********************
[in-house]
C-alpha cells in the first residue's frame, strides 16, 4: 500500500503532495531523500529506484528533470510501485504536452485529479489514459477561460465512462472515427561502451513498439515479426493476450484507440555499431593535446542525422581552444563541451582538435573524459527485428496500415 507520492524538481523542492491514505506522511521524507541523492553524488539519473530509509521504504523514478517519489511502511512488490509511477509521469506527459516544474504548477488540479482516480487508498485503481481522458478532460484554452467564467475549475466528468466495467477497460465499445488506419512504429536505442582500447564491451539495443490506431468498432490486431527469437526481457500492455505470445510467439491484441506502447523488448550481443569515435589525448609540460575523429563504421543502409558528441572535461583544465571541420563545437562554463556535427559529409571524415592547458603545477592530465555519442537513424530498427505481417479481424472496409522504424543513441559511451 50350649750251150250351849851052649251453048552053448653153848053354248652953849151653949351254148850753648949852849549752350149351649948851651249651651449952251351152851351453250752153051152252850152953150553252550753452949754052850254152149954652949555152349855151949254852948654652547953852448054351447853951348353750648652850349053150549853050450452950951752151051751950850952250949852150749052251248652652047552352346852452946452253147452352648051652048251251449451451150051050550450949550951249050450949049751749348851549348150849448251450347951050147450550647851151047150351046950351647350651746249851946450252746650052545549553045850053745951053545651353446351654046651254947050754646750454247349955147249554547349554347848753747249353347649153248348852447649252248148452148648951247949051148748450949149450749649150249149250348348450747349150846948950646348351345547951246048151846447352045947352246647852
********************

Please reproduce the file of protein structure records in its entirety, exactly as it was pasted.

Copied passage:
[in-house]
C-alpha cells in the first residue's frame, strides 16, 4: 500500500503532495531523500529506484528533470510501485504536452485529479489514459477561460465512462472515427561502451513498439515479426493476450484507440555499431593535446542525422581552444563541451582538435573524459527485428496500415 507520492524538481523542492491514505506522511521524507541523492553524488539519473530509509521504504523514478517519489511502511512488490509511477509521469506527459516544474504548477488540479482516480487508498485503481481522458478532460484554452467564467475549475466528468466495467477497460465499445488506419512504429536505442582500447564491451539495443490506431468498432490486431527469437526481457500492455505470445510467439491484441506502447523488448550481443569515435589525448609540460575523429563504421543502409558528441572535461583544465571541420563545437562554463556535427559529409571524415592547458603545477592530465555519442537513424530498427505481417479481424472496409522504424543513441559511451 50350649750251150250351849851052649251453048552053448653153848053354248652953849151653949351254148850753648949852849549752350149351649948851651249651651449952251351152851351453250752153051152252850152953150553252550753452949754052850254152149954652949555152349855151949254852948654652547953852448054351447853951348353750648652850349053150549853050450452950951752151051751950850952250949852150749052251248652652047552352346852452946452253147452352648051652048251251449451451150051050550450949550951249050450949049751749348851549348150849448251450347951050147450550647851151047150351046950351647350651746249851946450252746650052545549553045850053745951053545651353446351654046651254947050754646750454247349955147249554547349554347848753747249353347649153248348852447649252248148452148648951247949051148748450949149450749649150249149250348348450747349150846948950646348351345547951246048151846447352045947352246647852